Change in philosophy

Beyond <!--Default NodeId For Marty Booker is 722190,2003--><A HREF=[PlayerNode:722190]>Marty Booker</A> the Bears lacked offensive weapons in 2001. During the offseason General Manager <!--Default NodeId For Jerry Angelo is 834647,2003--><A HREF=[PlayerNode:834647]>Jerry Angelo</A> went out and not only added a mobile quarterback, but a downfield threat in tight end <!--Default NodeId For Desmond Clark is 648865,2003--><A HREF=[PlayerNode:648865]>Desmond Clark</A>.

A two-year pursuit of Clark culminated when the Bears signed him to a six-year deal.

"Ever since we knew about this guy he was somebody that we wanted on our football team," said head coach Dick Jauron of Clark.

Clark, a converted wide receiver, has a 51-reception campaign on his resume, which is two more than Bears tight ends caught last year. Despite catching just two balls last year, largely due to injury, the team is confident Clark will help the offense.

"I have an advantage over most of the guys who get out there," Clark said. "Of course, there's going to be some safeties -- not too many linebackers, I think -- but you're going to have some safeties who probably can get out there and cover me. "

"For the most part, I think the mismatch would be on their side. They mismatch against me. I think when I go out and go against somebody, I feel like I can get open"

The Bears haven't had a tight end go over the 30-reception plateau in 20 years. Emery Moorehead was the last to accomplish the feat with 42 catches in 1983.

"In the past we've had some guys that did a very good job blocking. John Davis and Fred Baxter when he was here, Desmond gives a little bit more range than those two guys," said tight end coach Pat Flaherty.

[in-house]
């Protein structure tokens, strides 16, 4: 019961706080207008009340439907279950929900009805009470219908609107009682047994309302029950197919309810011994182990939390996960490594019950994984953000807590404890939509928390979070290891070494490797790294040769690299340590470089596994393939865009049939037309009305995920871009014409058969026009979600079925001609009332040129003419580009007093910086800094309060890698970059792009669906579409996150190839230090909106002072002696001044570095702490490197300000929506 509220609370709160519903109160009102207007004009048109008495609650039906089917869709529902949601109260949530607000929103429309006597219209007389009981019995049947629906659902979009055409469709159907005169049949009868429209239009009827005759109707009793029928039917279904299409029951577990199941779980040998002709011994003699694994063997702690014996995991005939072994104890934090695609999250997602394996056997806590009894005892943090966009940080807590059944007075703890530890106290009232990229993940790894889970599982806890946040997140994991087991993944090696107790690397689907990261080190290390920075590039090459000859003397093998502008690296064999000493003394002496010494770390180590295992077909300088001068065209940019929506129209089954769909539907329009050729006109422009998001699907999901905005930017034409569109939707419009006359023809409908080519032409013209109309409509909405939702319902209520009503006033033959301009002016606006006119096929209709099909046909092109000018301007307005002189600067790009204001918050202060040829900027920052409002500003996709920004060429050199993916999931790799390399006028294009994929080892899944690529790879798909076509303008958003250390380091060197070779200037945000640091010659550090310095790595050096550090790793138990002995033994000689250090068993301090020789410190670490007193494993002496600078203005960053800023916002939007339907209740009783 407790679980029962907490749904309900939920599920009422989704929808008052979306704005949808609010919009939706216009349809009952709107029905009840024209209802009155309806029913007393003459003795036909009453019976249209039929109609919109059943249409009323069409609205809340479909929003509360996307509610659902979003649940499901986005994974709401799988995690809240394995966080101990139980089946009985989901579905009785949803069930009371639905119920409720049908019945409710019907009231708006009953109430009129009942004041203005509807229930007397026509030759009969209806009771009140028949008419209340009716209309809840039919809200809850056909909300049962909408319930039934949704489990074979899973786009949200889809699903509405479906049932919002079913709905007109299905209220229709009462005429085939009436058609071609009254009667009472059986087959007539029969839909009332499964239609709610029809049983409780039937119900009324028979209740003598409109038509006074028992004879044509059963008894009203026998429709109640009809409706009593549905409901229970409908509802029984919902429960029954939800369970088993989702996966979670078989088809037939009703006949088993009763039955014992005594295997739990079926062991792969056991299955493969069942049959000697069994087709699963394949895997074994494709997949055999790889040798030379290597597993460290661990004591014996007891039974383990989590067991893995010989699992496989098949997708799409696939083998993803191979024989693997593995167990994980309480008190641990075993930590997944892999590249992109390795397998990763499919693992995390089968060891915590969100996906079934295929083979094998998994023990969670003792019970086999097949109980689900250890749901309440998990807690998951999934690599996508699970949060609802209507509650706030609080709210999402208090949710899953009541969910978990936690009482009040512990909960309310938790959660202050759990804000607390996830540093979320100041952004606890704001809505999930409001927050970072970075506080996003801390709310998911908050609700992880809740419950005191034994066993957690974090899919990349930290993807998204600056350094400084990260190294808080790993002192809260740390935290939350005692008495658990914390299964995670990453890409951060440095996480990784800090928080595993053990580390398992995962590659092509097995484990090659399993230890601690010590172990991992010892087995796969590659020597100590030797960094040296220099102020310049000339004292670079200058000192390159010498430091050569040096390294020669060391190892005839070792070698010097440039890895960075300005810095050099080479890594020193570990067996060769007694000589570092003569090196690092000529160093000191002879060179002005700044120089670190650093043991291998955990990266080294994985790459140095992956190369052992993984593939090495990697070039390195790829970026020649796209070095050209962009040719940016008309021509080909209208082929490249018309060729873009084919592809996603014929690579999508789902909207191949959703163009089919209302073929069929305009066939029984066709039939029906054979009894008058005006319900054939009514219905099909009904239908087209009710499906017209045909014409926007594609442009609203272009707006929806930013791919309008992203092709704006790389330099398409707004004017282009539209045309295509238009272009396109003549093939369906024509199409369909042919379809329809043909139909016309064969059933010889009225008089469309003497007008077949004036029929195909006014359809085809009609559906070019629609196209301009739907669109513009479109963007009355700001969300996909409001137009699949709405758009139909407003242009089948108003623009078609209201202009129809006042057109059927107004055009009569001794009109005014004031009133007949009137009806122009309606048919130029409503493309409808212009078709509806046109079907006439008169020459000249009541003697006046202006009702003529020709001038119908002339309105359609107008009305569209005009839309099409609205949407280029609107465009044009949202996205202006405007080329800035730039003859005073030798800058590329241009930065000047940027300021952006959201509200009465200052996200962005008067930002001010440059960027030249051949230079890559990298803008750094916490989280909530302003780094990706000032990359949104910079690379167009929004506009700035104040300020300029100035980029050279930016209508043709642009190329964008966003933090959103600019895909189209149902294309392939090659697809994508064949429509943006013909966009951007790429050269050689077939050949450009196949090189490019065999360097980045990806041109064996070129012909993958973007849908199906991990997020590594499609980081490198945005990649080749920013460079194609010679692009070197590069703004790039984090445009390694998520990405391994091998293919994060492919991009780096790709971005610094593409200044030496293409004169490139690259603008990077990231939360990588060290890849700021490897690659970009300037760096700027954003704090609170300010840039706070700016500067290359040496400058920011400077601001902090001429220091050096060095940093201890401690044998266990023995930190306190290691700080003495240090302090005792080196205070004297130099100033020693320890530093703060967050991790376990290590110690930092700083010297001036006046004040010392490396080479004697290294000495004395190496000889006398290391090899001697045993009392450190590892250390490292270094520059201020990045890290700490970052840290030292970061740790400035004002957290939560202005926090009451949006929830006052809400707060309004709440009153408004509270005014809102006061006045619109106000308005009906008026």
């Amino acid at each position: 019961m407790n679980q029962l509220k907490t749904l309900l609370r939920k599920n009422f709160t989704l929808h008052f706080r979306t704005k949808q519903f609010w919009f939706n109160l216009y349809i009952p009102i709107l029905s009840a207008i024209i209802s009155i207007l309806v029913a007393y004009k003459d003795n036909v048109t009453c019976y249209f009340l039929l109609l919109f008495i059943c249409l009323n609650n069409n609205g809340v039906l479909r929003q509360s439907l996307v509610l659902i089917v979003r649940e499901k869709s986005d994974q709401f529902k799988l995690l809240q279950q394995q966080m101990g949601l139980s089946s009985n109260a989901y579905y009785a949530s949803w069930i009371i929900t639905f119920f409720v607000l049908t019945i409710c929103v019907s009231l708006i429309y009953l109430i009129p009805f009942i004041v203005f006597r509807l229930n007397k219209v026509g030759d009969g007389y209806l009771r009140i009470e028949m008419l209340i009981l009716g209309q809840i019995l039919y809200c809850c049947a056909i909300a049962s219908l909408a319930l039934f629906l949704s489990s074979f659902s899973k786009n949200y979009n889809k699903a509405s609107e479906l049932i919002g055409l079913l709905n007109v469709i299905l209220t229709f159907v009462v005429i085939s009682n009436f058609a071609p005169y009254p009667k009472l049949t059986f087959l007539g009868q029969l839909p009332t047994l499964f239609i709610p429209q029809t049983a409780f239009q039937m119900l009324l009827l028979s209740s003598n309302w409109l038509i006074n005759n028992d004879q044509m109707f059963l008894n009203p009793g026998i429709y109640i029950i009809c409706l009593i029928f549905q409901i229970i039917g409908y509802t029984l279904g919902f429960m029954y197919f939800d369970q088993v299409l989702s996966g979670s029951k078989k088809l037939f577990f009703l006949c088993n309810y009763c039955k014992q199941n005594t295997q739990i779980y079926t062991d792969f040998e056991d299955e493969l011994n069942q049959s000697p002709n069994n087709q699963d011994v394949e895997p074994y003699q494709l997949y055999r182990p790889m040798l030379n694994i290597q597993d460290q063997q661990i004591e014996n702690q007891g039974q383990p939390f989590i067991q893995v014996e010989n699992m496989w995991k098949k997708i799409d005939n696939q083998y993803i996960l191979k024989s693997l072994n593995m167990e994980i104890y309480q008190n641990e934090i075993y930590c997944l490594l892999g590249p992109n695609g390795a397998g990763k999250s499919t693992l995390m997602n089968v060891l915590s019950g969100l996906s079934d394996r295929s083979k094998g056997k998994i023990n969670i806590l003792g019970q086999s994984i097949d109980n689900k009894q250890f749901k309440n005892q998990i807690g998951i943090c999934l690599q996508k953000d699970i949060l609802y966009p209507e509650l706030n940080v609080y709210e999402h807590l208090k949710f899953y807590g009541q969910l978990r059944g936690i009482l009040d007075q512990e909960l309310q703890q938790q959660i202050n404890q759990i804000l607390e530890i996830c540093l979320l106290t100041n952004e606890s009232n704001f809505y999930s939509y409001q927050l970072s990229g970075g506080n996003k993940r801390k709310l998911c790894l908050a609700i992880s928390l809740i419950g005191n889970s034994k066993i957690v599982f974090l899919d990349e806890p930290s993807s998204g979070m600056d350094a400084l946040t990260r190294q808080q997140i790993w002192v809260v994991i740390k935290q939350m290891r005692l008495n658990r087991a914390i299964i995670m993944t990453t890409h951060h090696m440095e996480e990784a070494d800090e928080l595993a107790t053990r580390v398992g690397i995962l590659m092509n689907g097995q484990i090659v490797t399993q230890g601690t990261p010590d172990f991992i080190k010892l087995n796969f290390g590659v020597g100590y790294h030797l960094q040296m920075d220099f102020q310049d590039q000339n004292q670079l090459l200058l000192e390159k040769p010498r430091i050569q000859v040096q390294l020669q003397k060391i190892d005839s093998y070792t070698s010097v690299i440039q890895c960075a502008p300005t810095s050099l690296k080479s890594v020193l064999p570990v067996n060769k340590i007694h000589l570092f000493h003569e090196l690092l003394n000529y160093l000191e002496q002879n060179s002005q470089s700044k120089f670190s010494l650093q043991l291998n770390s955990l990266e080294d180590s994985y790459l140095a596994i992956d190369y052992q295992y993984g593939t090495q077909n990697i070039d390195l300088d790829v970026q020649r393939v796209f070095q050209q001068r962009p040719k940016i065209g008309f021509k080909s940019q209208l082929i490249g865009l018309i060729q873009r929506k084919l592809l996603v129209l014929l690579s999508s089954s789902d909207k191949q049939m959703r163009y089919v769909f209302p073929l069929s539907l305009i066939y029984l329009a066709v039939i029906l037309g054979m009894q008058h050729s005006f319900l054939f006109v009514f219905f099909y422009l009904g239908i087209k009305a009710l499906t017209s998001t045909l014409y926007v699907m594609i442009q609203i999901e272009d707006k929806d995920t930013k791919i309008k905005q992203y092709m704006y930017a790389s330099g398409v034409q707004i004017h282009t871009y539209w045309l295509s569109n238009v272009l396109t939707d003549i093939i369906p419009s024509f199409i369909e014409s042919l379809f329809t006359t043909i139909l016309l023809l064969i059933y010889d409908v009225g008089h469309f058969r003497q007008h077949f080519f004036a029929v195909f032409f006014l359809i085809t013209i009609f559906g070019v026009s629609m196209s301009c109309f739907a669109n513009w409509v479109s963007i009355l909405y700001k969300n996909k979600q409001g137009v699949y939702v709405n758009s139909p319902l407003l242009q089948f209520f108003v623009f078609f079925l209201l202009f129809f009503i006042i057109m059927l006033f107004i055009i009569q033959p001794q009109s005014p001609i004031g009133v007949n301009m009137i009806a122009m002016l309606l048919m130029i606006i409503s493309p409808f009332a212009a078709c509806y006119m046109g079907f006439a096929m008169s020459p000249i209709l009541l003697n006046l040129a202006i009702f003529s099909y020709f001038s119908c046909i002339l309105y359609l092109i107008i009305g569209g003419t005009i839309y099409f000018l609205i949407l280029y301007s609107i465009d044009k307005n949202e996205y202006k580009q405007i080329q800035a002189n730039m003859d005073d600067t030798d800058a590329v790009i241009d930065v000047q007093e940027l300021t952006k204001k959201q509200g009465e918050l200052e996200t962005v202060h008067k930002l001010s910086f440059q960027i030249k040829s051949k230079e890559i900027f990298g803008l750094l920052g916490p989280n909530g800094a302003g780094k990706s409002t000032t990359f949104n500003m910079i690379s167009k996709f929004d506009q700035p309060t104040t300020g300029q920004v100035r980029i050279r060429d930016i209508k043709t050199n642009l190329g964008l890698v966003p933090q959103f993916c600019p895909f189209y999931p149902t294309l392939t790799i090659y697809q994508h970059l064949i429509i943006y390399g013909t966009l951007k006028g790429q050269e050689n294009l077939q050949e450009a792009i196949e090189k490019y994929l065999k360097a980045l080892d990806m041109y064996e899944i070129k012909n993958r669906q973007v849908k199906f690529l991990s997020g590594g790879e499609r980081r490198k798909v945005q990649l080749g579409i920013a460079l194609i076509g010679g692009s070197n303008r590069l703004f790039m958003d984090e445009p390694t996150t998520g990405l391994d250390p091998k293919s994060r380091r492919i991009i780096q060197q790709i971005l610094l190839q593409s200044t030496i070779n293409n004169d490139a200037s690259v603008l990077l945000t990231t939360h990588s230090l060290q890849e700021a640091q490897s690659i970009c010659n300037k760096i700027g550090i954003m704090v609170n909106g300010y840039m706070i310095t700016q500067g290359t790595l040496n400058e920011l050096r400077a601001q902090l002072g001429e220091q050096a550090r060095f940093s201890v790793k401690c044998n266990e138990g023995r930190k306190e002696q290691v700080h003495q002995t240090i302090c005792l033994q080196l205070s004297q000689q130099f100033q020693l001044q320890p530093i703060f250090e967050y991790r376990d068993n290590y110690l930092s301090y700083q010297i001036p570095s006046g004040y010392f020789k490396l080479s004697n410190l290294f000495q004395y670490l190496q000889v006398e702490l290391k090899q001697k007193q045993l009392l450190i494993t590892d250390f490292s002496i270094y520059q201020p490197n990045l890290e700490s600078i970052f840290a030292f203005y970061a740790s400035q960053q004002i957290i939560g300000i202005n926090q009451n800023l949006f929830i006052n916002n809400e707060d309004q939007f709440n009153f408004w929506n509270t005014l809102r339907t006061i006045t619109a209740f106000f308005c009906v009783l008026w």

The hope is that Clark will spread out opposing defenses, so receivers don't have to endure big hits going over the middle, particularly Marty Booker.

"I'll be glad to take some of the pressure off of him going over the middle," Clark said with a smile. "But, he's a big receiver and he can do it. He's made a living going across the middle and making those big catches, but he can leave some of that for me now."

Although catches are often the first thing used to evaluate the success of a tight end, blocking is vital to the Bears running attack.

Most would assume that the 6-3, 255 pound Clark would hurt the running game because of blocking inadequacies, but offensive coordinator John Shoop has a different theory.

"In fact, we think we gain something," Shoop said. "The other thing is whenever you got a guy in there like that, it kind of paralyzes a defense a little bit cause you just never know with a guy like Desmond Clark, if he is going to go out or block the guy."

The Bears offense calls for tight ends to occasionally block defensive ends and linebackers in one-on-one situations, something Clark hasn't done before.

"I don't think Desmond will limit us in the running game," Jauron said. "If you're proficient in a lot of different areas (it makes you harder to defend). If he becomes the pass catcher and the threat that we believe that he is, it'll make his run blocking easier. They're going to be worried about other things."

Ultimately, Clark was brought to Chicago to catch the ball.

"We are counting on this guy to come through for us, so there is a burden on his shoulders," Jauron said. "I think he's going to carry it and carry it well."

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